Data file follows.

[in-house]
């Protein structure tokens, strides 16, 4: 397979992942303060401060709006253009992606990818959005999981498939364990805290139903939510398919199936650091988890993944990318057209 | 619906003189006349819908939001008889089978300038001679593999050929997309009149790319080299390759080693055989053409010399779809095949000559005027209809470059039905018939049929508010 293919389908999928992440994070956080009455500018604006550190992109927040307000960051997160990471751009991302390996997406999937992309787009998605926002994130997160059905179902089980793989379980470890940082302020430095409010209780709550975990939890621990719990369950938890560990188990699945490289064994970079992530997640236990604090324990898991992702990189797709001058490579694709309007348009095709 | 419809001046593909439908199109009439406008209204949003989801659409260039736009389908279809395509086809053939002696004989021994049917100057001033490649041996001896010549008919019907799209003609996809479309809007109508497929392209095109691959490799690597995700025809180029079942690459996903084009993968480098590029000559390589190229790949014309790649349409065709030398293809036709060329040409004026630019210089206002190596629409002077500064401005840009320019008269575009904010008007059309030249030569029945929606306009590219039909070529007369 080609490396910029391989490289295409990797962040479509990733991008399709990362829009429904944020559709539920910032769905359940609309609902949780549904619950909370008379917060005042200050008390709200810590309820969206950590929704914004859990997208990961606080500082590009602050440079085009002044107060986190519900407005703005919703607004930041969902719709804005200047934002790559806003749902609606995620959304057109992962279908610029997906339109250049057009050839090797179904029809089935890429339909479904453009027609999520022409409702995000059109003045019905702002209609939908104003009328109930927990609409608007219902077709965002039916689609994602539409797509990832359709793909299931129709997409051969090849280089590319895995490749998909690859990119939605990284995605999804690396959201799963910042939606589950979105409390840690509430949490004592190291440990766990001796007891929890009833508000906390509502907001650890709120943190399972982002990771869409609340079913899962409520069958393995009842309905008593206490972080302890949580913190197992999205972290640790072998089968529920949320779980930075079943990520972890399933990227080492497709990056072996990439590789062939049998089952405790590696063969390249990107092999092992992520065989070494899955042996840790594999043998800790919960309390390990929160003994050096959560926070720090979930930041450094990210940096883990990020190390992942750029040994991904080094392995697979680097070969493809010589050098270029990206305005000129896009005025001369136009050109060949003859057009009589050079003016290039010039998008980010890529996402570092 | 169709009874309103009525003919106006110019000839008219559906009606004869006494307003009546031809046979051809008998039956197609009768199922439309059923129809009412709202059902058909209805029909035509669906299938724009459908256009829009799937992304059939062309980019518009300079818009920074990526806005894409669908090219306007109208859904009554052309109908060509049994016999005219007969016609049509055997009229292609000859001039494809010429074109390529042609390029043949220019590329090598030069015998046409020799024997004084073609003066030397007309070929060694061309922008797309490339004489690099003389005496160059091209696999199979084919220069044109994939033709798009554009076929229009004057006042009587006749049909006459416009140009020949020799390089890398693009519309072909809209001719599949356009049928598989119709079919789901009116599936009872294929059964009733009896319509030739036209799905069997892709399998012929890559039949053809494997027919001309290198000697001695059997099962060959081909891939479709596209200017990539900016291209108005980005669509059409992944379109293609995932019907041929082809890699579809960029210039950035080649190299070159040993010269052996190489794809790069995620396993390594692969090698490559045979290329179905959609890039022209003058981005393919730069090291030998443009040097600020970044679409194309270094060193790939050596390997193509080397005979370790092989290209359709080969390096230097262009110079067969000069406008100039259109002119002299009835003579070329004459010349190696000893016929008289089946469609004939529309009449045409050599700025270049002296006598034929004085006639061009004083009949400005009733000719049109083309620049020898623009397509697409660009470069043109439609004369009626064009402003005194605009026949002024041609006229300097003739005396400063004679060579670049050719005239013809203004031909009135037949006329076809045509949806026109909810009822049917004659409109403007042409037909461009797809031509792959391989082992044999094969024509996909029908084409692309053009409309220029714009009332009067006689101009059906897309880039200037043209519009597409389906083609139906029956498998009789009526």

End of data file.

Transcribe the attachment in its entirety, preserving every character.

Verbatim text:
[in-house]
């Protein structure tokens, strides 16, 4: 397979992942303060401060709006253009992606990818959005999981498939364990805290139903939510398919199936650091988890993944990318057209 | 619906003189006349819908939001008889089978300038001679593999050929997309009149790319080299390759080693055989053409010399779809095949000559005027209809470059039905018939049929508010 293919389908999928992440994070956080009455500018604006550190992109927040307000960051997160990471751009991302390996997406999937992309787009998605926002994130997160059905179902089980793989379980470890940082302020430095409010209780709550975990939890621990719990369950938890560990188990699945490289064994970079992530997640236990604090324990898991992702990189797709001058490579694709309007348009095709 | 419809001046593909439908199109009439406008209204949003989801659409260039736009389908279809395509086809053939002696004989021994049917100057001033490649041996001896010549008919019907799209003609996809479309809007109508497929392209095109691959490799690597995700025809180029079942690459996903084009993968480098590029000559390589190229790949014309790649349409065709030398293809036709060329040409004026630019210089206002190596629409002077500064401005840009320019008269575009904010008007059309030249030569029945929606306009590219039909070529007369 080609490396910029391989490289295409990797962040479509990733991008399709990362829009429904944020559709539920910032769905359940609309609902949780549904619950909370008379917060005042200050008390709200810590309820969206950590929704914004859990997208990961606080500082590009602050440079085009002044107060986190519900407005703005919703607004930041969902719709804005200047934002790559806003749902609606995620959304057109992962279908610029997906339109250049057009050839090797179904029809089935890429339909479904453009027609999520022409409702995000059109003045019905702002209609939908104003009328109930927990609409608007219902077709965002039916689609994602539409797509990832359709793909299931129709997409051969090849280089590319895995490749998909690859990119939605990284995605999804690396959201799963910042939606589950979105409390840690509430949490004592190291440990766990001796007891929890009833508000906390509502907001650890709120943190399972982002990771869409609340079913899962409520069958393995009842309905008593206490972080302890949580913190197992999205972290640790072998089968529920949320779980930075079943990520972890399933990227080492497709990056072996990439590789062939049998089952405790590696063969390249990107092999092992992520065989070494899955042996840790594999043998800790919960309390390990929160003994050096959560926070720090979930930041450094990210940096883990990020190390992942750029040994991904080094392995697979680097070969493809010589050098270029990206305005000129896009005025001369136009050109060949003859057009009589050079003016290039010039998008980010890529996402570092 | 169709009874309103009525003919106006110019000839008219559906009606004869006494307003009546031809046979051809008998039956197609009768199922439309059923129809009412709202059902058909209805029909035509669906299938724009459908256009829009799937992304059939062309980019518009300079818009920074990526806005894409669908090219306007109208859904009554052309109908060509049994016999005219007969016609049509055997009229292609000859001039494809010429074109390529042609390029043949220019590329090598030069015998046409020799024997004084073609003066030397007309070929060694061309922008797309490339004489690099003389005496160059091209696999199979084919220069044109994939033709798009554009076929229009004057006042009587006749049909006459416009140009020949020799390089890398693009519309072909809209001719599949356009049928598989119709079919789901009116599936009872294929059964009733009896319509030739036209799905069997892709399998012929890559039949053809494997027919001309290198000697001695059997099962060959081909891939479709596209200017990539900016291209108005980005669509059409992944379109293609995932019907041929082809890699579809960029210039950035080649190299070159040993010269052996190489794809790069995620396993390594692969090698490559045979290329179905959609890039022209003058981005393919730069090291030998443009040097600020970044679409194309270094060193790939050596390997193509080397005979370790092989290209359709080969390096230097262009110079067969000069406008100039259109002119002299009835003579070329004459010349190696000893016929008289089946469609004939529309009449045409050599700025270049002296006598034929004085006639061009004083009949400005009733000719049109083309620049020898623009397509697409660009470069043109439609004369009626064009402003005194605009026949002024041609006229300097003739005396400063004679060579670049050719005239013809203004031909009135037949006329076809045509949806026109909810009822049917004659409109403007042409037909461009797809031509792959391989082992044999094969024509996909029908084409692309053009409309220029714009009332009067006689101009059906897309880039200037043209519009597409389906083609139906029956498998009789009526």